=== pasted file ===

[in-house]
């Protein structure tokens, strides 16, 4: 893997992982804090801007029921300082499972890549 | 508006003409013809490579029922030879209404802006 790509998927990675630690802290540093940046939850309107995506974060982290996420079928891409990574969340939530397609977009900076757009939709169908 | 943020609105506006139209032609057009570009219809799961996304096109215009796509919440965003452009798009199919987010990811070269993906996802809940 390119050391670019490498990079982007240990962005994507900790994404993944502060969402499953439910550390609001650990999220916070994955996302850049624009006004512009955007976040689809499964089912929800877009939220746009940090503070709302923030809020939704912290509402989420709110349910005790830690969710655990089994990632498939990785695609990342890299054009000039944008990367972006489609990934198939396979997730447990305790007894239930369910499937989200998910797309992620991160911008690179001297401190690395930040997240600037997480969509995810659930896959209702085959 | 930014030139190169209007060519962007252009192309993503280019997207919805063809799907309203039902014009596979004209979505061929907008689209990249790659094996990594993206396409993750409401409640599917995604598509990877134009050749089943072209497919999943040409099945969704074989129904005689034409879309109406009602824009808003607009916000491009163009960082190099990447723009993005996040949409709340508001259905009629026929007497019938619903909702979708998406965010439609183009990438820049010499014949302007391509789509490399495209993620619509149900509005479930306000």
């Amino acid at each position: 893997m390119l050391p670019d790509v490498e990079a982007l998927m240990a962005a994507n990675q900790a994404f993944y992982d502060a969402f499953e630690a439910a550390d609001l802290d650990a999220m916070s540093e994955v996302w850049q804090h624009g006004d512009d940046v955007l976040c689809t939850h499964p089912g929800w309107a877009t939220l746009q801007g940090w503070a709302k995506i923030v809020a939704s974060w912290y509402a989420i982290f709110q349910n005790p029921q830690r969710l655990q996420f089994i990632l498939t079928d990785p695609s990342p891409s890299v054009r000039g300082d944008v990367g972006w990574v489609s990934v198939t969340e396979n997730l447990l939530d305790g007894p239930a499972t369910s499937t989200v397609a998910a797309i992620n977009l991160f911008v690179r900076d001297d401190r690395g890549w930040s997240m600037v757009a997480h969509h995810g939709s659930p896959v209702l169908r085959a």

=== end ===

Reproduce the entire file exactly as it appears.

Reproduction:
[in-house]
């Protein structure tokens, strides 16, 4: 893997992982804090801007029921300082499972890549 | 508006003409013809490579029922030879209404802006 790509998927990675630690802290540093940046939850309107995506974060982290996420079928891409990574969340939530397609977009900076757009939709169908 | 943020609105506006139209032609057009570009219809799961996304096109215009796509919440965003452009798009199919987010990811070269993906996802809940 390119050391670019490498990079982007240990962005994507900790994404993944502060969402499953439910550390609001650990999220916070994955996302850049624009006004512009955007976040689809499964089912929800877009939220746009940090503070709302923030809020939704912290509402989420709110349910005790830690969710655990089994990632498939990785695609990342890299054009000039944008990367972006489609990934198939396979997730447990305790007894239930369910499937989200998910797309992620991160911008690179001297401190690395930040997240600037997480969509995810659930896959209702085959 | 930014030139190169209007060519962007252009192309993503280019997207919805063809799907309203039902014009596979004209979505061929907008689209990249790659094996990594993206396409993750409401409640599917995604598509990877134009050749089943072209497919999943040409099945969704074989129904005689034409879309109406009602824009808003607009916000491009163009960082190099990447723009993005996040949409709340508001259905009629026929007497019938619903909702979708998406965010439609183009990438820049010499014949302007391509789509490399495209993620619509149900509005479930306000």
């Amino acid at each position: 893997m390119l050391p670019d790509v490498e990079a982007l998927m240990a962005a994507n990675q900790a994404f993944y992982d502060a969402f499953e630690a439910a550390d609001l802290d650990a999220m916070s540093e994955v996302w850049q804090h624009g006004d512009d940046v955007l976040c689809t939850h499964p089912g929800w309107a877009t939220l746009q801007g940090w503070a709302k995506i923030v809020a939704s974060w912290y509402a989420i982290f709110q349910n005790p029921q830690r969710l655990q996420f089994i990632l498939t079928d990785p695609s990342p891409s890299v054009r000039g300082d944008v990367g972006w990574v489609s990934v198939t969340e396979n997730l447990l939530d305790g007894p239930a499972t369910s499937t989200v397609a998910a797309i992620n977009l991160f911008v690179r900076d001297d401190r690395g890549w930040s997240m600037v757009a997480h969509h995810g939709s659930p896959v209702l169908r085959a």